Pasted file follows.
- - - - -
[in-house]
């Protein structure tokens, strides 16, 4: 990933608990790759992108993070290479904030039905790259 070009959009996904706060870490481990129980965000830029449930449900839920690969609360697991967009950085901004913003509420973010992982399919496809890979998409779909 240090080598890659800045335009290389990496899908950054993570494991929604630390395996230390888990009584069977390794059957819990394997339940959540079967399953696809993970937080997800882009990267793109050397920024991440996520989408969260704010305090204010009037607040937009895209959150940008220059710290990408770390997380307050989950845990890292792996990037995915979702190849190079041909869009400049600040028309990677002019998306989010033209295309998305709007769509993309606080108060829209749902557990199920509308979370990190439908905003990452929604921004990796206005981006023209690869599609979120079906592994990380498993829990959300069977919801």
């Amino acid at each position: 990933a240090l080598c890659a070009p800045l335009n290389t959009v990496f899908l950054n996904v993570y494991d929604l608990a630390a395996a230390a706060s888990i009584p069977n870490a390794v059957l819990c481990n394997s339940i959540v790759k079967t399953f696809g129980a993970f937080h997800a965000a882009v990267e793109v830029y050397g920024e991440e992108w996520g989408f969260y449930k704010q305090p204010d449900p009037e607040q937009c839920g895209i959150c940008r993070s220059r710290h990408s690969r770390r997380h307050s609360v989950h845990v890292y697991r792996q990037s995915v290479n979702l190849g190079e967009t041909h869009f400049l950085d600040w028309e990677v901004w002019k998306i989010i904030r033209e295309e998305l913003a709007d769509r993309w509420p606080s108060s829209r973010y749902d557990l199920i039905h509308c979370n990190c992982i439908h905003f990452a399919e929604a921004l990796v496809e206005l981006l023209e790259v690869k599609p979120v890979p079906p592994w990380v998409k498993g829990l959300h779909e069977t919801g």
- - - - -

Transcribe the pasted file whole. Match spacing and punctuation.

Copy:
[in-house]
């Protein structure tokens, strides 16, 4: 990933608990790759992108993070290479904030039905790259 070009959009996904706060870490481990129980965000830029449930449900839920690969609360697991967009950085901004913003509420973010992982399919496809890979998409779909 240090080598890659800045335009290389990496899908950054993570494991929604630390395996230390888990009584069977390794059957819990394997339940959540079967399953696809993970937080997800882009990267793109050397920024991440996520989408969260704010305090204010009037607040937009895209959150940008220059710290990408770390997380307050989950845990890292792996990037995915979702190849190079041909869009400049600040028309990677002019998306989010033209295309998305709007769509993309606080108060829209749902557990199920509308979370990190439908905003990452929604921004990796206005981006023209690869599609979120079906592994990380498993829990959300069977919801």
């Amino acid at each position: 990933a240090l080598c890659a070009p800045l335009n290389t959009v990496f899908l950054n996904v993570y494991d929604l608990a630390a395996a230390a706060s888990i009584p069977n870490a390794v059957l819990c481990n394997s339940i959540v790759k079967t399953f696809g129980a993970f937080h997800a965000a882009v990267e793109v830029y050397g920024e991440e992108w996520g989408f969260y449930k704010q305090p204010d449900p009037e607040q937009c839920g895209i959150c940008r993070s220059r710290h990408s690969r770390r997380h307050s609360v989950h845990v890292y697991r792996q990037s995915v290479n979702l190849g190079e967009t041909h869009f400049l950085d600040w028309e990677v901004w002019k998306i989010i904030r033209e295309e998305l913003a709007d769509r993309w509420p606080s108060s829209r973010y749902d557990l199920i039905h509308c979370n990190c992982i439908h905003f990452a399919e929604a921004l990796v496809e206005l981006l023209e790259v690869k599609p979120v890979p079906p592994w990380v998409k498993g829990l959300h779909e069977t919801g």